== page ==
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Your gut will tell you in some cases that just a picture on the front cover and some text on the back will suffice as a finished product. Think… how can this be improved? Well, first determine if the main image can be a full spread at least across the front cover. Not possible? No problem, just be sure to choose a background color other than white. Not only do white books appear dirty and damaged more quickly, but they also look like an unfinished product. Even finding a light grey or off-white substitute can be all that’s needed to make your book look finished. Ensure your reader knows the effort put into your book.

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Determine if it’s something you’d display

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The best part of a reader purchasing your book is the referral afterward. If they like what they see, they’ll most definitely refer your work to a friend or family member. Be sure that your finished cover is something you’d display proudly on your coffee table or bookshelf. Be the conversation starter of a party and you’ll make more sales!

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Your back cover is important too

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Last but not least, your back cover can be just as impactful as your front cover, so be sure to stray away from some common pitfalls.

  1. Use your elevator pitch, not your synopsis! Many believe that the best way to head up the text on the back cover is with the straight-forward synopsis of the book, however at times those can be a bit dry, so zhuzh up the back cover to catch your reader’s attention as best as possible by instead using your 30-second elevator pitch. Every book should have one anyway, so use this as an opportunity to force yourself to create it. The elevator pitch should be impactful and exciting no matter the genre you’re publishing.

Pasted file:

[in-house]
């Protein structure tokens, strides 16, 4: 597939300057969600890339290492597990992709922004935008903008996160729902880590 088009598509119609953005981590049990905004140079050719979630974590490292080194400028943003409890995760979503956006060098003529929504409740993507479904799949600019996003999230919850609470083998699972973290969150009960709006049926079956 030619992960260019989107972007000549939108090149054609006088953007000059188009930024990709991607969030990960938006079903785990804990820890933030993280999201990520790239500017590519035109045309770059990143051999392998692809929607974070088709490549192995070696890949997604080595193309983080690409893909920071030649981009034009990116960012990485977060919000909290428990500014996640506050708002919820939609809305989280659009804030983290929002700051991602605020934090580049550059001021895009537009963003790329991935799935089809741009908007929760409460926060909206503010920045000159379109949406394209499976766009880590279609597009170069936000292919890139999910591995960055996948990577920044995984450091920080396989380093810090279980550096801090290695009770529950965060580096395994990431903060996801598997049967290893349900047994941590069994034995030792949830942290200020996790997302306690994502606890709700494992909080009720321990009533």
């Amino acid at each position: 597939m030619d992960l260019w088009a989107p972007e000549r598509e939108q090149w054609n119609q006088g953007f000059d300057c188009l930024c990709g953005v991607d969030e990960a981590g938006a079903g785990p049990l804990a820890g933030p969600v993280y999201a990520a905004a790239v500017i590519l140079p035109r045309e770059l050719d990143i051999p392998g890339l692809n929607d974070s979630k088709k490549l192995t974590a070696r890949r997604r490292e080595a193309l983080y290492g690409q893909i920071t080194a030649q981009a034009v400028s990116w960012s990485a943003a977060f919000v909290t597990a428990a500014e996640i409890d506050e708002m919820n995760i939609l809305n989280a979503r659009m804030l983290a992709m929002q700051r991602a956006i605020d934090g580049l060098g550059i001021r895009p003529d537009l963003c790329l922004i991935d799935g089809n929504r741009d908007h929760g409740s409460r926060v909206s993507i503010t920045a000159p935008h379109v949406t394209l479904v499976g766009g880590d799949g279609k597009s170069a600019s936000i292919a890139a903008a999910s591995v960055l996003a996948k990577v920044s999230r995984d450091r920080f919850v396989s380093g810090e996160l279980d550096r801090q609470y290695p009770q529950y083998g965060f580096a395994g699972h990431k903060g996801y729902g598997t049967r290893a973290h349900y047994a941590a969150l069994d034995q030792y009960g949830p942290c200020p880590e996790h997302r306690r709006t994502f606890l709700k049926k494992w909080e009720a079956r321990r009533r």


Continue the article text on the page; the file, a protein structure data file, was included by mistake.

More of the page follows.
2. Are you a recognized authority on the subject? If the answer to this question is “no” or, if the book fiction and you’re relatively new to the publishing scene, be sure that your bio is NOT on the back cover. While this may sound super negative, the fact is that the reader in this case cares about your story first and foremost, so swap that bio out for some 5-star quality reviews instead. Don’t worry, you can always put your bio and beautiful picture on the very last page of your book. That way when you publish the next one, the reader will not only be excited about the story but to read your next masterpiece.
  3. Is this not the first book in the series? If not, be sure to add those prior works to the back cover. Just a nod will do and it should not take up more than a couple of lines of real estate on your back cover, but be sure to clarify to the reader wherever possible that this is not the first work in a series and they should start with another title.

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So, you thought creating the book would be the hard part and now I’m sure your head is spinning! That’s okay. Take the development of your cover step-by-step and remember the first point in this blog post. Keep. It. Simple. Readers are bombarded day in and day out by complex ideas, ads, promotions, and the like so give their minds a chance to breathe and take in the simple beauty of your newest creation. You’ll land those sales over and over again as long as your cover is simple, clear, and concise.